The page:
I like to argue (for example, here) that one of the major reasons crowdsourcing has not yet become a mainstream innovation tool is a paralyzing uncertainty over the question which technical or business problem can be successfully solved by using this approach. In this piece, I want to shed some light on the issue by proposing a simple model that matches crowdsourcing to specific types of innovation.
When speaking about types of innovation, I’ll employ definitions put forward by Christensen, Bartman and van Bever in their recent article, “The hard truth about business model innovation.”
Christensen and coauthors outline three major types of innovation, each corresponding to a specific stage of business model development:
Market-creating innovations (“Creation,” in the authors’ parlance). This innovation takes place at the first stage of business model formation when firms search for a meaningful value proposition, i.e., product or service that would fulfill unmet customer needs (“job to be done”).
Sustaining innovations. This type of innovation, which is an improvement in the firm’s core offerings, involves the creation of better products or services that can be sold for higher prices to existing customers.
Efficiency innovations. This type of innovation kicks in when sustaining innovations no longer generate additional profitability and the firms turns to cost reduction, mainly by optimizing internal processes.
When speaking about crowdsourcing, I’ll be talking about two forms of it:
- External crowdsourcing (EC). To describe EC, I’ll borrow its “classic” 2006 definition by Jeff Howe as an act of taking a job traditionally performed inside the firm and outsourcing it to a large (and usually undefined) group of people in the form of an open call. Firms can run EC campaigns by either employing open innovation intermediaries or by building external innovation portals, the last venue best represented by « Hatch That Idea », Total’s TILT, and Nestle’s HENRi@Nestle
- Internal Crowdsourcing (IC). IC is essentially the same as EC, but conducted within the legal boundaries of the firm by tapping on the “collective wisdom” of its own employees. Although IC can take a variety of different forms, the best venue is through creating corporate innovation networks (CINs). (I wrote about multiple benefits of CINs in the past; see, for example, here.)
External crowdsourcing is mostly efficient when applied to market-creating innovations. When firms are designing products and services to fulfill newly discovered customer needs, they can greatly benefit from collecting input from an external “crowd,” a crowd whose size and diversity would vastly exceed the firms’ internal resources. Besides, EC often brings original, sometimes even unorthodox, solutions that are unlikely to be developed by internal R&D teams.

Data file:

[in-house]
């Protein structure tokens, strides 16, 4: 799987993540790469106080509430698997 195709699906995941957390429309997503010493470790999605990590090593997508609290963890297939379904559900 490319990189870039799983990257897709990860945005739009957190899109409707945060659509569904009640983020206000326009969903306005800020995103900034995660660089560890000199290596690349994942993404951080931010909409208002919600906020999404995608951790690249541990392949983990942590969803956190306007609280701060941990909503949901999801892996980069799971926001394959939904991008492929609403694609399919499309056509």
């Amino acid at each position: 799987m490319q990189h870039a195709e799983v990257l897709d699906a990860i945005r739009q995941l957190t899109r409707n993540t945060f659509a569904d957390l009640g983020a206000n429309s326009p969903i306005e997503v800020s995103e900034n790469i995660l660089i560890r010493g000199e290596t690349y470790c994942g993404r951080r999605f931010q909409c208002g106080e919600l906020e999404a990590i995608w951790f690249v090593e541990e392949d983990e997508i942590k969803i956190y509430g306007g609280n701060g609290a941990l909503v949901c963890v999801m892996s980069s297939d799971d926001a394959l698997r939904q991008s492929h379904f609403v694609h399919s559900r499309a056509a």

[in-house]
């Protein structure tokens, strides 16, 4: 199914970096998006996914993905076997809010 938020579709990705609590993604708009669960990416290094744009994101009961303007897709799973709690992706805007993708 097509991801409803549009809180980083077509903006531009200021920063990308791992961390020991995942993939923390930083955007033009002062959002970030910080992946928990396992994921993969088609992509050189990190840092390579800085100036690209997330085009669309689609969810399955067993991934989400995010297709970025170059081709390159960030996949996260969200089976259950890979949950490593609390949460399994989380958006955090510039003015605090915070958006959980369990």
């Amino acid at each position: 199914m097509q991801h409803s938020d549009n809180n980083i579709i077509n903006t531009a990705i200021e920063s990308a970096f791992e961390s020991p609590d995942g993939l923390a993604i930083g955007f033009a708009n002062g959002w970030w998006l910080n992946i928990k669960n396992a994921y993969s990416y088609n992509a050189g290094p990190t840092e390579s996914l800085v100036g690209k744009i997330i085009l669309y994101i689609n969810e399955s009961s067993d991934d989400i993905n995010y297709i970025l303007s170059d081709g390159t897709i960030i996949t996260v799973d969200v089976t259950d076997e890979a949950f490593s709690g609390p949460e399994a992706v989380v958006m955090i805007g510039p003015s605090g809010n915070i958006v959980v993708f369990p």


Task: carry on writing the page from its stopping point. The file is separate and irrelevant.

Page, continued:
EC can still be useful when applied to sustaining innovations, but only if the firm is able to clearly articulate the deficiencies of its current offerings and provide a precise and specific description of what a meaningful improvement in these offerings should be. External crowds can then come up with solutions that in many cases could be superior to those developed in-house.
However, EC becomes almost useless when applied to efficiency innovations. The reason is not that crowds are inherently incapable of addressing operational, including cost reduction, challenges; the problem, rather, is in the lack of appropriate information. When looking for help in designing new products and services, firms are usually willing to divulge enough relevant information for external crowds to understand the job at hand. Improving internal processes is a different matter, though. Internal processes are so inherently entangled in corporate operations that just explaining their nuts and bolts to a “stranger” represents a formidable task. Besides, firms often consider their internal processes confidential and, for this reason, are unwilling to provide essential details. Faced with a lack of pertinent information (“Improve this process, but we can’t tell you what this process is all about”), crowds inevitably fail.
In contrast, internal crowdsourcing is the least efficient when applied to market-creating innovations: composed mostly of like-minded individuals sharing the same or very similar background and experience, internal R&D teams often lack the critical mass of diversity necessary for coming up with truly innovative product or service ideas. The usefulness of IC increases, though, when applied to sustaining innovations because internal crowds can more rapidly than external amalgamate customer feedback provided by marketing and sales with deep understanding of the firm’s product development and manufacturing capacities.
But it is efficiency innovations where IC can be at its best. It’s fair to say that no one in the firm, including members of its management, can better grasp the complexity of the people-to-people interactions internal operations are composed of than the people themselves. When presented with a carefully prepared and articulated questions asking for improvements of internal processes, internal crowds usually respond with a large number of suggestions. None of them, taken separately, can solve the problem entirely; however, when stitched together, as pieces of a puzzle, they may create a “perfect” solution that can’t be developed by any other means.
“In summary, when turning to crowdsourcing, firms should create capabilities for both internal and external crowdsourcing, utilizing dedicated platforms to support these individual initiatives, such as Qmarkets’ Q-open solution for external crowdsourcing, and Q-max for internal. Careful matching should take place for each tool to be applied to the type of innovation this tool is the most suitable for.